Resetting a SharePoint List Filter WebPart

I have been using the SharePoint List Filter Webpart a lot this week and one thing annoyed the living hell out of me… there is no option to reset the filter. So, once the filter is set… you need to reload the page to undo it. Not nice, right.

Did some searching on the internet and the only thing I found was people telling to add a “reset” link on the page which refers to the page itself so the user actually reloads it.

Then I noticed the “Advanced Filter Options” in the WebPart properties pane. I never gave this much attention.
And yes, one of the options in that collapsed pane is ‘Show “(Empty)” value’. This will add “(Empty)” to the top of your list and acts as a reset.


Expose the Web Part Title in the XSL of your CQWP

The last couple of days, I have been busy with customizing the OOTB Content by Query Web Part and Summary Links Web Part from SharePoint 2010. I wanted to get rid of the default look and chrome and present my data in a nice box with rounded corners and a title with matches the rest of my styles.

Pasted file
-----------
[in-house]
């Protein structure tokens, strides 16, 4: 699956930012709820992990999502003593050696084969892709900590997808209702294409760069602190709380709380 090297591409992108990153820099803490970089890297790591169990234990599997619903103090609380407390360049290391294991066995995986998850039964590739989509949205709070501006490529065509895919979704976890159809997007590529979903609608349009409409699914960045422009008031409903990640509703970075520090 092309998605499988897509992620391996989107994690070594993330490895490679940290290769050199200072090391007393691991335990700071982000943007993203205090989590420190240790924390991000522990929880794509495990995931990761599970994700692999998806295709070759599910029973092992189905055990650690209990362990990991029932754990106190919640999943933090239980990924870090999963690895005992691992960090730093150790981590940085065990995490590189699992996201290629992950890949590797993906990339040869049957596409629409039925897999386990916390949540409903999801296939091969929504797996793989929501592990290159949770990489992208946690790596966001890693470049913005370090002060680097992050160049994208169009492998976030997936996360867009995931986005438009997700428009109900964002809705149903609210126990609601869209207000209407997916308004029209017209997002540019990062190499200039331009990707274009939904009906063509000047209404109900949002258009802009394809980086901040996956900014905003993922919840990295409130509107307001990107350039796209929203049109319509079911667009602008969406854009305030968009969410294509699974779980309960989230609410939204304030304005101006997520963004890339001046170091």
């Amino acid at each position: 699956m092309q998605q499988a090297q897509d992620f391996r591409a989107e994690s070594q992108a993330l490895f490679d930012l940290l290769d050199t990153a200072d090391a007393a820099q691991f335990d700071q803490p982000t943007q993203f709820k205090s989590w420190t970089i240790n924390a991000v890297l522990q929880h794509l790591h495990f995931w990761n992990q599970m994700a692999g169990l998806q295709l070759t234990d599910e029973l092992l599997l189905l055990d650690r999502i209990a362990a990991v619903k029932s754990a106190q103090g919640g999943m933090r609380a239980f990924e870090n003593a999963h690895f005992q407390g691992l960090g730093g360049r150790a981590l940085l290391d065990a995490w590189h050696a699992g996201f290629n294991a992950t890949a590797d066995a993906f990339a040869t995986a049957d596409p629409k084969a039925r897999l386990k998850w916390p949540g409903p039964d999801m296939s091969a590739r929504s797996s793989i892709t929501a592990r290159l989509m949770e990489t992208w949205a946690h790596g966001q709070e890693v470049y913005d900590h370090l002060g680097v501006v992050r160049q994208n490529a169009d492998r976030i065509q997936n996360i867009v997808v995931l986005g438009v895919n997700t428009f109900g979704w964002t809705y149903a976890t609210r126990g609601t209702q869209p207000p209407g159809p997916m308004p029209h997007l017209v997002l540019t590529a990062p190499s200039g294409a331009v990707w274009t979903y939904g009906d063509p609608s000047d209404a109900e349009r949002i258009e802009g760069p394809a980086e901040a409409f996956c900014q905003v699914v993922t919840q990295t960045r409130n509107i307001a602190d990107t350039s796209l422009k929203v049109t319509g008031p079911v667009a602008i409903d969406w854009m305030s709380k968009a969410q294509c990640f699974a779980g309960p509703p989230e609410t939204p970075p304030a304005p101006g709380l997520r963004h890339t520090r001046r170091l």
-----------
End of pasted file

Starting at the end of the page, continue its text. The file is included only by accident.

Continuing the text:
After 2 days of trying, I can say… the result is too my liking. 🙂

The first box is a Summary Links Web Part and the box below it, is a Content by Query Web Part.
To get rid of the default chrome, I simply set it to None in the Web Part properties.

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Create a cache profile in SharePoint using PowerShell

I have been looking for a way to create a new cache profile in SharePoint using Powershell. This profile can be used in the Page Output cache.
I noticed that cache profiles are stored in a list called “Cache Profiles” and implement the “Page Output Cache” content type.

So, creating a new profile shouldn’t be that difficult.


To add the profile to your Page Output Cache and enable the cache, you can use the following code:

Create Content Organizer Rules using PowerShell

I just wanted to share a way to create Content Organizer rules in SharePoint 2010 using PowerShell. I was looking for a way to implement those rules using a script.